Good Luck, it's a great product and well worth the effort. The key is being aware of not just the technical product, but the users' impression of it. 

    ~~~~~~

    As for your scenario - my suggestion here, is use the "Assigned To" property - when that user is tagged, have a View for them to go to where the filter is documents assigned to them. This can be done using assignments or workflows. 

    You can even pin the View with them, so it's super straightforward what they need to do. If they have an assistant - recruit them for support so they see the benefits of this process, and perhaps they will have suggestions to expands its use to more processes. Heh heh heh. 

Reply
  • Sounds like you have a bad case of change management, among other things. 

    Been there. I feel you.

    One of the most important aspects of user adoption, including your user that is approaching this with his/her conditions, is the change management. 

    But I will say that in the last two years my organization has had this lens of identifying more with the user, it has helped us tremendously and the reputation of the product has significantly been tipped towards more love it than hate/avoid it. 

    1) Manager/Leadership buy in. This can't be emphasized enough. Get some leaders on your side. Show them the benefits of Views. Administer smart common Views*, and then teach them how to pin. (*once Common Views are established, don't change them because the Pins will break and that results in users distrusting the product. 

    2) Regular training sessions. Everyone learned differently. At my organization, within the first week of a new employee starting, they receive their intro M-Files training. The training is very enthusiastic and takes 1:15. By the end they're convinced they don't need anything else, including their desktop. 

    This also means a variety of training resources. We have a common view for all training documents for the org, including a sub-view for M-Files. Here we have one-page tip sheets on different features. The most popular is a one page with quick links to the M-Files tutorial videos they've put on their YouTube channel. Finally, I also have an M-Files Zoom channel to provide tips and tricks - it's received a lot of praise from users working independently in our work-from-home environment.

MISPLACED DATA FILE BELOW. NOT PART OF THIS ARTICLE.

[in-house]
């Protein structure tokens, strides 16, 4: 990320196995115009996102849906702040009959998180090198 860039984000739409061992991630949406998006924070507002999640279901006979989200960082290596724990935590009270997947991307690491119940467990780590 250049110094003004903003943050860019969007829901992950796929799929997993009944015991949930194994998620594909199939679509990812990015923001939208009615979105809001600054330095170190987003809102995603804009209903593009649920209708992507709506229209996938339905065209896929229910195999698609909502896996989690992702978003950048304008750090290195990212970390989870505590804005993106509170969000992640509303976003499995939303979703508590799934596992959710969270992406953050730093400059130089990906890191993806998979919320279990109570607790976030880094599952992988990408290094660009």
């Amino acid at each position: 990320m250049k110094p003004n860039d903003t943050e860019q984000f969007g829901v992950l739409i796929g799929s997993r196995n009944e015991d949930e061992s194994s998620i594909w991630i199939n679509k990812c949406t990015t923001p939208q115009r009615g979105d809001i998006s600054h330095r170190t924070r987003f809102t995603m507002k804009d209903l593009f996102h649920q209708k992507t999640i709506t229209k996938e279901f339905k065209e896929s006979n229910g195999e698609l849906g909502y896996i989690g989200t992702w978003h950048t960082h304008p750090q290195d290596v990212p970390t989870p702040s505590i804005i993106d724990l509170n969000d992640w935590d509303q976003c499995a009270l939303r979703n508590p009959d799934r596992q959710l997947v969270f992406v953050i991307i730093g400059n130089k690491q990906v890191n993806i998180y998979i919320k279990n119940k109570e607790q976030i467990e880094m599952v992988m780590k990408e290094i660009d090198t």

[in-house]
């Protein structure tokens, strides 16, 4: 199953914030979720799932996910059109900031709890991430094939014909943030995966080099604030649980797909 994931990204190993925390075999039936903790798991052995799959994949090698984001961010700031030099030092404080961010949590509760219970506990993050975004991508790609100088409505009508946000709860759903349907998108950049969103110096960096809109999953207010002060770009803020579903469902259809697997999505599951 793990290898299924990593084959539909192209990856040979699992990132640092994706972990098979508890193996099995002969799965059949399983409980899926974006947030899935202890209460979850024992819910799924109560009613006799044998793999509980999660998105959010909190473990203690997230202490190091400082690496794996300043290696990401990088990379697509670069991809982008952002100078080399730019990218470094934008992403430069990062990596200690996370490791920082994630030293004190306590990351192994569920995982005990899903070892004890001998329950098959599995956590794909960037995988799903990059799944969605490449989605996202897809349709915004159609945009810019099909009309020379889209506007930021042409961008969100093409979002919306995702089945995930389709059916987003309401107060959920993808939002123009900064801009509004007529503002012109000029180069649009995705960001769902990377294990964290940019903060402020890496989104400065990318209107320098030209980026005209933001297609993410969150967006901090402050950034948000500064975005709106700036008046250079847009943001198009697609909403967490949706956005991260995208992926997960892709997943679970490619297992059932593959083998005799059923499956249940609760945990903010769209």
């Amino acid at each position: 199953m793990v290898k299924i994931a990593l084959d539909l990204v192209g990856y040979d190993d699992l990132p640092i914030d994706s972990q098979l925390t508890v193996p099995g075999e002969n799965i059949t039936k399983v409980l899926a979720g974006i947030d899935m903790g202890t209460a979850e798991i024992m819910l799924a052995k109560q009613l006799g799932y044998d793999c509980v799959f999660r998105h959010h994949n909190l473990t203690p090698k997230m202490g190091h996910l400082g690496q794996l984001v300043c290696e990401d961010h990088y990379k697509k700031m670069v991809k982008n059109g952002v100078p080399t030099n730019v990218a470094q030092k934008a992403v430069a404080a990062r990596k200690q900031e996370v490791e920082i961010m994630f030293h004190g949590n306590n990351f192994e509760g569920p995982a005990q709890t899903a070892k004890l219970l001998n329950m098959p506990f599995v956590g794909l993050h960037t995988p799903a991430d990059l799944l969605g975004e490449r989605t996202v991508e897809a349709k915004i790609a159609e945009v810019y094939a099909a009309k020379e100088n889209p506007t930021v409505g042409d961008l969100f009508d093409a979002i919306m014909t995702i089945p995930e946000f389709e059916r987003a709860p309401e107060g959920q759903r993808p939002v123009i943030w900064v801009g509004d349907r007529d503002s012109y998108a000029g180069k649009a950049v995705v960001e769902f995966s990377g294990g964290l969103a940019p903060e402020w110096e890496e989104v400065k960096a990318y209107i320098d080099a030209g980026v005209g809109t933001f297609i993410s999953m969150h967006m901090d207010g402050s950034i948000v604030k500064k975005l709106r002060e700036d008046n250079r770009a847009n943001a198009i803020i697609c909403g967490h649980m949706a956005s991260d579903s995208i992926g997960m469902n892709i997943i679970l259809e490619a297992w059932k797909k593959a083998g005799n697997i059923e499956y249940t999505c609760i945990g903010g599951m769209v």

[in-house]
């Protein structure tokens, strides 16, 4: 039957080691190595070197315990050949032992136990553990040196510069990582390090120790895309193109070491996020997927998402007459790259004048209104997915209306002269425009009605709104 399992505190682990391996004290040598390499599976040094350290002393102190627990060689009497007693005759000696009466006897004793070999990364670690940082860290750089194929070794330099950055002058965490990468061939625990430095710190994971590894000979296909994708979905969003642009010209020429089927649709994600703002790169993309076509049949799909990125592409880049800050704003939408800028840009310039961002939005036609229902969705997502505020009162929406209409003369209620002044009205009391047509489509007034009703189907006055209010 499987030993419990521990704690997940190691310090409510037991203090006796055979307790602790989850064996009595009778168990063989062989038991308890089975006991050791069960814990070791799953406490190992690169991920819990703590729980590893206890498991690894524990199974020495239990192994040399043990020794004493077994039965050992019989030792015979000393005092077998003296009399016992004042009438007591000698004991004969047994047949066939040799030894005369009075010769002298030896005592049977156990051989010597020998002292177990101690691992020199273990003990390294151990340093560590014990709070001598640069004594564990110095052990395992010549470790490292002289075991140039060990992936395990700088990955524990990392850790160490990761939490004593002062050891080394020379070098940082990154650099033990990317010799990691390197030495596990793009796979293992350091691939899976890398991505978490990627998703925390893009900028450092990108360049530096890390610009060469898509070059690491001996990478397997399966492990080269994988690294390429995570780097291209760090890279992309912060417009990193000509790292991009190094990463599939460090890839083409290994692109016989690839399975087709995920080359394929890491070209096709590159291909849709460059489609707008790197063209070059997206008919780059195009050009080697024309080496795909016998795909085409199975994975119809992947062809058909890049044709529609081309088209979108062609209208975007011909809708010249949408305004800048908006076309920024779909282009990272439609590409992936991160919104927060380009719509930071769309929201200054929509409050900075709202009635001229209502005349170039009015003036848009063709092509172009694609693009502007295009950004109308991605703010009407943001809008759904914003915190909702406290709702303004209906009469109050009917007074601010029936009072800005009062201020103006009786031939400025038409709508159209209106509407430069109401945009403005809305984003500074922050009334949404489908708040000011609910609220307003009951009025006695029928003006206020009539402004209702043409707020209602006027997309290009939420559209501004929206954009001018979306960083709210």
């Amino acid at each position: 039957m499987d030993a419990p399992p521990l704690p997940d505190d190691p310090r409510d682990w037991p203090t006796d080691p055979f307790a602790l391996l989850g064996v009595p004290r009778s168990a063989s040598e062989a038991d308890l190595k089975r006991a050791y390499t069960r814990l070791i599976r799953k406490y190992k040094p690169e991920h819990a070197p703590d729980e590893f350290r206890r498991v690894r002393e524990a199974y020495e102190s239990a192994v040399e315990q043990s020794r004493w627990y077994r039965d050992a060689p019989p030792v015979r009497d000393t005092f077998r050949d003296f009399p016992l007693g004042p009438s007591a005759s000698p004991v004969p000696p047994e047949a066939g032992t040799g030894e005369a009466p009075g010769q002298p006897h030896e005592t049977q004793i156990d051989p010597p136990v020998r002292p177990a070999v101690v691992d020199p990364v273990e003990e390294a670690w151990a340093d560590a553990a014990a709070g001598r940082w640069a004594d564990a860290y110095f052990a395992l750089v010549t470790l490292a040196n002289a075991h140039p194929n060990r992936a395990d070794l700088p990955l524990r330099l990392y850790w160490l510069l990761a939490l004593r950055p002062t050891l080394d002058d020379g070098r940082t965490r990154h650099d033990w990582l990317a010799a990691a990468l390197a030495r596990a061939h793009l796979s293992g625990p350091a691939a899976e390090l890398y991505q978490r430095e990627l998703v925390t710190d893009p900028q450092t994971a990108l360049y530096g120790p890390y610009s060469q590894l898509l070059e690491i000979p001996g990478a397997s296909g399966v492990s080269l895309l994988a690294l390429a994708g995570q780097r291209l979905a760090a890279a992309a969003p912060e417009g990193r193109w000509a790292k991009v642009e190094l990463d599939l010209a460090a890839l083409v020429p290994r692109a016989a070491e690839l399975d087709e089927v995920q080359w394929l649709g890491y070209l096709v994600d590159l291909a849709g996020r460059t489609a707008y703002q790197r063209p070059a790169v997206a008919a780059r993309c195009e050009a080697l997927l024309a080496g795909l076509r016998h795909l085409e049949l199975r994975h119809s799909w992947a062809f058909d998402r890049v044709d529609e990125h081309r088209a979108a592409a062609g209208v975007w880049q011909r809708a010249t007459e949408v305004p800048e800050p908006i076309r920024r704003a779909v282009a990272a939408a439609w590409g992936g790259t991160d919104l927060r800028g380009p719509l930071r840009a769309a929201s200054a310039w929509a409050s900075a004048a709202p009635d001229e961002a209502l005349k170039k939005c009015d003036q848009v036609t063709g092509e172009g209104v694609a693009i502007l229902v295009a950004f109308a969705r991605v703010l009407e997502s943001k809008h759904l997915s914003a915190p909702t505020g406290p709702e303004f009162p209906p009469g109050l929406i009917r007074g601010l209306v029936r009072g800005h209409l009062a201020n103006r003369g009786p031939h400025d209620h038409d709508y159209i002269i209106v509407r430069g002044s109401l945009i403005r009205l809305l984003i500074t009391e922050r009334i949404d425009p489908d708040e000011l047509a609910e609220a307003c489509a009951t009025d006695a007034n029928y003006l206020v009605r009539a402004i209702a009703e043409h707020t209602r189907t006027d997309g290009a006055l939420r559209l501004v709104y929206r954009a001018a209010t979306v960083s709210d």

3) Be open to feedback - Let users vent, they're frustrated with Change fatigue, M-Files is the What vs Where. After listening, show them one thing that might help them, and then be approachable for subsequent conversations. Some of my most resistant users were the ones that had great feedback that made our configuration better. If you can recruit them "to the M-Files side" they'll advocate for M-Files when you're not around. 

    We even formed a feedback task force and prioritized improvements based on the discussions. In a few weeks we're also surveying our organization to actually measure people's anonymous opinion of the product, as it will help us to know where to focus our efforts next. 

    ~~~~

    Good Luck, it's a great product and well worth the effort. The key is being aware of not just the technical product, but the users' impression of it. 

    ~~~~~~

    As for your scenario - my suggestion here, is use the "Assigned To" property - when that user is tagged, have a View for them to go to where the filter is documents assigned to them. This can be done using assignments or workflows. 

    You can even pin the View with them, so it's super straightforward what they need to do. If they have an assistant - recruit them for support so they see the benefits of this process, and perhaps they will have suggestions to expands its use to more processes. Heh heh heh.